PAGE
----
'Painters who use life itself as their subject-matter do so in order to translate life into art almost literally, as it were. The painter makes real to others his innermost feelings about all that he cares for' (L. Freud, Some Thoughts on Painting Encounter, July 1954, quoted in W. Feaver, Lucian Freud, London 2002, p. 26).
An intimate moment, captured with the most intense and gentle scrutiny, Naked Portrait II belongs to a small, exquisite suite of paintings which Lucian Freud painted in the early 1970s of his celebrated lover, Jacquetta Eliot. Whilst the other works in the suite, Naked Portrait (1972-73) in the collection of Tate, London and Small Naked Portrait (1973-74) in the Ashmolean Museum, Oxford, have been in most of the major exhibitions and monographs of the artist, the present work has not been seen since it was acquired in 1977 by Magnus Konow from Marlborough gallery, save for an exhibition of recent work at Anthony dOffay in 1978. Hidden away for all this time, its discovery completes a masterful group of works which represented one of the first extensive painterly investigations into a nude figure in Freuds oeuvre. Painted around 1974, the year of his first major retrospective at the Hayward Gallery, London, in these works we see Freud delicately composing the body within the confines of the picture frame and examining the anatomy like never before. With its tender composition, featuring an extraordinary and loving depiction of Jacquetta asleep, in Naked Portrait II, the paint becomes flesh, delicately brushed onto the surface, something which has now become the hallmark of his distinguished ouevre. As well as this suite of smaller works, a naked Jacquetta featured alongside Freuds clothed mother in his celebrated and enigmatic Large Interior, W9 (1973), which is at Chatsworth, the home of his friend and patron, the late Duke of Devonshire.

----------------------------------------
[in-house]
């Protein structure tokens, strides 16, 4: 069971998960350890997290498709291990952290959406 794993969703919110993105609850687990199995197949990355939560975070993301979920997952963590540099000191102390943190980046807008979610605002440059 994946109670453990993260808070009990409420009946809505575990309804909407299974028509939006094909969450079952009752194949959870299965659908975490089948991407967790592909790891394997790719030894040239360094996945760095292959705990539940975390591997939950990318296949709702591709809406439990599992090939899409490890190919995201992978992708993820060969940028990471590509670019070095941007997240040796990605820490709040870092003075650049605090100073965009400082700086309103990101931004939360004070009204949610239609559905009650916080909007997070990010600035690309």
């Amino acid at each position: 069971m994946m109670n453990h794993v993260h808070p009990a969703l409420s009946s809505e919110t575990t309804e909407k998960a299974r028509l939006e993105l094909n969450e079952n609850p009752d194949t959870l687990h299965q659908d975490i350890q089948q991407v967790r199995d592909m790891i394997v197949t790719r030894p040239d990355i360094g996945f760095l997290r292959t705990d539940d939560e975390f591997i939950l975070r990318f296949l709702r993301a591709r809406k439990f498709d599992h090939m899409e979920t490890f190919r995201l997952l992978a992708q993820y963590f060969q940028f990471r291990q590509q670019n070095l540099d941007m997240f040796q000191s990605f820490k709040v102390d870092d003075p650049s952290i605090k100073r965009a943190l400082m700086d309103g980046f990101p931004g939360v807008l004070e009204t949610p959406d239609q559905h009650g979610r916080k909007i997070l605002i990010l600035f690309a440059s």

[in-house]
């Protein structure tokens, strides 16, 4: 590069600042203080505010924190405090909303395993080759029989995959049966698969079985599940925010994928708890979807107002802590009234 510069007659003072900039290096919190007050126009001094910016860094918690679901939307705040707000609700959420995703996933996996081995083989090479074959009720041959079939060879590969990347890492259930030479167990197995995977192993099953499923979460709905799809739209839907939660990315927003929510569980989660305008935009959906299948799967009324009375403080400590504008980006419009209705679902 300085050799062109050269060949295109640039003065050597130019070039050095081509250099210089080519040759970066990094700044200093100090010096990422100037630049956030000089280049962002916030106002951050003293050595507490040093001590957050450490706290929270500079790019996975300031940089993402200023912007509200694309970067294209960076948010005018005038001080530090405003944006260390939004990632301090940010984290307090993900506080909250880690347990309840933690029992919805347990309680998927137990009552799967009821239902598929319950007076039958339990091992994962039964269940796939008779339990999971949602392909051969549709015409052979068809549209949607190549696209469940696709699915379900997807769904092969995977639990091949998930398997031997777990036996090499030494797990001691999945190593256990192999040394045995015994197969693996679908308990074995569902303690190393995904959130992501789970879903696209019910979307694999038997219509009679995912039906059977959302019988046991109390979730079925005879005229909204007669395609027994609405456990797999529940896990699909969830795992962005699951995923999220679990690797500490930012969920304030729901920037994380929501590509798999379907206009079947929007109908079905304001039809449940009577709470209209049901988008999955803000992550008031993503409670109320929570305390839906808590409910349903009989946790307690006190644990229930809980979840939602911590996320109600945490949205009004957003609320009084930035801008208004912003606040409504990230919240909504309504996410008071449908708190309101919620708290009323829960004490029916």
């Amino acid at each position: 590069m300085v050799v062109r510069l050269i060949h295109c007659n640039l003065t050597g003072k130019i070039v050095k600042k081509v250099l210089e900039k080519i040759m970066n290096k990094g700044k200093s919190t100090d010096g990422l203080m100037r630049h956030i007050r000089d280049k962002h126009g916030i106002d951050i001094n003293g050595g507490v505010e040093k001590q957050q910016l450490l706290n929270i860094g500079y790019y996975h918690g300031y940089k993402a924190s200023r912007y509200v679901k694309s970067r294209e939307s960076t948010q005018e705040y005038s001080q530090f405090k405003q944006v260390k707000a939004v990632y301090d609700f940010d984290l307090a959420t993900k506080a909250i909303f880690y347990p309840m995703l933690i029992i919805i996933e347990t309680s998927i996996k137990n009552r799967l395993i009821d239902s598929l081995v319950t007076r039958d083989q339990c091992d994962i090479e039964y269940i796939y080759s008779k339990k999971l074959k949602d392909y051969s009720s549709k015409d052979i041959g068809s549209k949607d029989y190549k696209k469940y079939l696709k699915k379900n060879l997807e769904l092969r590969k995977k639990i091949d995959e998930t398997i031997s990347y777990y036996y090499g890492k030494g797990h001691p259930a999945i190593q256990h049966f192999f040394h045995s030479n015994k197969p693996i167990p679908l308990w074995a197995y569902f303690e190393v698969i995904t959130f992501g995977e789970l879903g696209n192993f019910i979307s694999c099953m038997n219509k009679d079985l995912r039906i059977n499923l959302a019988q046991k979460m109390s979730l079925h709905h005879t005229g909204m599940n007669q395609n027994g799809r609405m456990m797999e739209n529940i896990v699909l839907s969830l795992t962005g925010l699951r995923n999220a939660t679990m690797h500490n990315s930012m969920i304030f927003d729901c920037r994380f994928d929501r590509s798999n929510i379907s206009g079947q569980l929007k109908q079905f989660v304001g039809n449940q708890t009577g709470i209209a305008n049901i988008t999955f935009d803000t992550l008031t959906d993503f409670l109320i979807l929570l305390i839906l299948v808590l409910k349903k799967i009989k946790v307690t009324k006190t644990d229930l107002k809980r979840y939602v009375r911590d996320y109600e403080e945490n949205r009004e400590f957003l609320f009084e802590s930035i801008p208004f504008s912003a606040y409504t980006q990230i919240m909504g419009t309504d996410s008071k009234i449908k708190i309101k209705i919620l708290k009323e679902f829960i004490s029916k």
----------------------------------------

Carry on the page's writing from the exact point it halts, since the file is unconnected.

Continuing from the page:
In Naked Portrait II, Freud has presented Jacquetta in a moment of quiet serenity, a notion that is accentuated by its intimate scale and the manner in which Freud has composed her - bound within the pictures confines - within his dominion. Her legs seem perfectly poised crossed in sublime symmetry, her arm rests delicately on the sheet and her head peacefully rests with eyes closed. This is a private vision, a captured moment of contemplation, an insight into the studio, mind and world of the artist himself as he looks upon his resting lover, whose face is extraordinarily depicted as a picture of calm and relaxation.
In William Feavers recent monograph on Freud, he quotes Jacquetta recalling the rewards of sitting for the artist: champagne on dirty floorboards, as well as the charm of the artist himself and his electric presence behind the easel, often engaging her - funny and clever, urgent, and fantastically intimate (Jacquetta Eliot quoted in W. Feaver, Lucian Freud, New York, 2007, p. 24). The relationship between Freud and Jacquetta was clearly intense, and this is captured in the visceral scrutiny of his depictions of her, including Naked Portrait II. Feaver has described Jacquetta as bringing overt emotional stress to the night-time sessions... she submitted herself with some resentment, letting her thoughts roam and drift (W. Feaver quoted in 'Lucian Freud: Life into Art in W. Feaver (ed.) Lucian Freud, exh. cat., Tate Britain, London 2002, p. 32). This is very much a privileged glimpse into a deeply personal realm and moment, as is also the case in the related picture in the Ashmolean, which is half the size of Naked Portrait II. That picture shows Jacquettas body crumpled, as though contorted into the composition of the picture itself, her eyes again closed, the model somehow unaware of the scrutiny to which she is submitting.